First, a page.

Peter Stiegnitz (September 30, 1936, Budapest - January 20, 2017, Vienna) was an Austrian author, civil servant, and sociologist known for his groundbreaking work in the field of Mentiology.
Life: Peter Stiegnitz's lifelong fascination with the subject of deception was deeply rooted in a personal experience during his childhood. In 1944, when facing the imminent threat of deportation to a concentration camp, he saved his own life by answering "no" to the question of whether he was Jewish, using a necessary falsehood. This pivotal moment drove his exploration of lies and led to the coining of the term Mentiology, a discipline bridging the realms of social sciences and psychology.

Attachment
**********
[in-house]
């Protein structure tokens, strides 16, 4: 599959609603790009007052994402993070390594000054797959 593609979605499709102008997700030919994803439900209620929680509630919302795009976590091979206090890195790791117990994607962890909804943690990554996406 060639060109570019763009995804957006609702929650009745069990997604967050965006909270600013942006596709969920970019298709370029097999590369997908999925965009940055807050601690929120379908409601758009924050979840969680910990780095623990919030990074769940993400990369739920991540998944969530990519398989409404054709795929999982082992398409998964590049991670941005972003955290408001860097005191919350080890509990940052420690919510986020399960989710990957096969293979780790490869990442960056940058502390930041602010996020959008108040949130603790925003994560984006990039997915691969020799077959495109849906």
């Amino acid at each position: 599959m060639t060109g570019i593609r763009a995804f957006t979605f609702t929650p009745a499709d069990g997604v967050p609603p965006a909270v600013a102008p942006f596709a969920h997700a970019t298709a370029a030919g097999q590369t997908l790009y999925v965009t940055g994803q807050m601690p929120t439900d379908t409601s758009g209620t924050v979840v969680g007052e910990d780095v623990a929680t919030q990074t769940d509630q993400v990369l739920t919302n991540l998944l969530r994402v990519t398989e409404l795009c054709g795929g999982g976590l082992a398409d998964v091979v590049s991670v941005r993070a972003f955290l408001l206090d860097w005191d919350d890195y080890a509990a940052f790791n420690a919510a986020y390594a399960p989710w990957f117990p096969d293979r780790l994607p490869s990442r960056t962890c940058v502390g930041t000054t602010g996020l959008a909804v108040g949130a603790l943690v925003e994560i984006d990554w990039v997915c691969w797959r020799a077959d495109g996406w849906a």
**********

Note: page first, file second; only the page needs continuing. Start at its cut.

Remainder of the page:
Mentiology: Stiegnitz's Mentiology delved into various aspects of deception, including its social implications from an emotional perspective, its correlation with attributions about the behavior of others, its influence on decision-making processes in individuals and groups (such as collective lies and conformity behavior), its relationship with communication, and its role in reinforcing prejudices and its connection to discrimination. He also explored gender-specific lying behaviors, nonverbal communication in the context of deception, methods for detecting lies (like lie detectors), and the values and norms surrounding dishonesty. Notably, Stiegnitz referred to "truth" as the "elastic sibling of deception," symbolizing its flexible nature caught between the poles of falsehood and reality.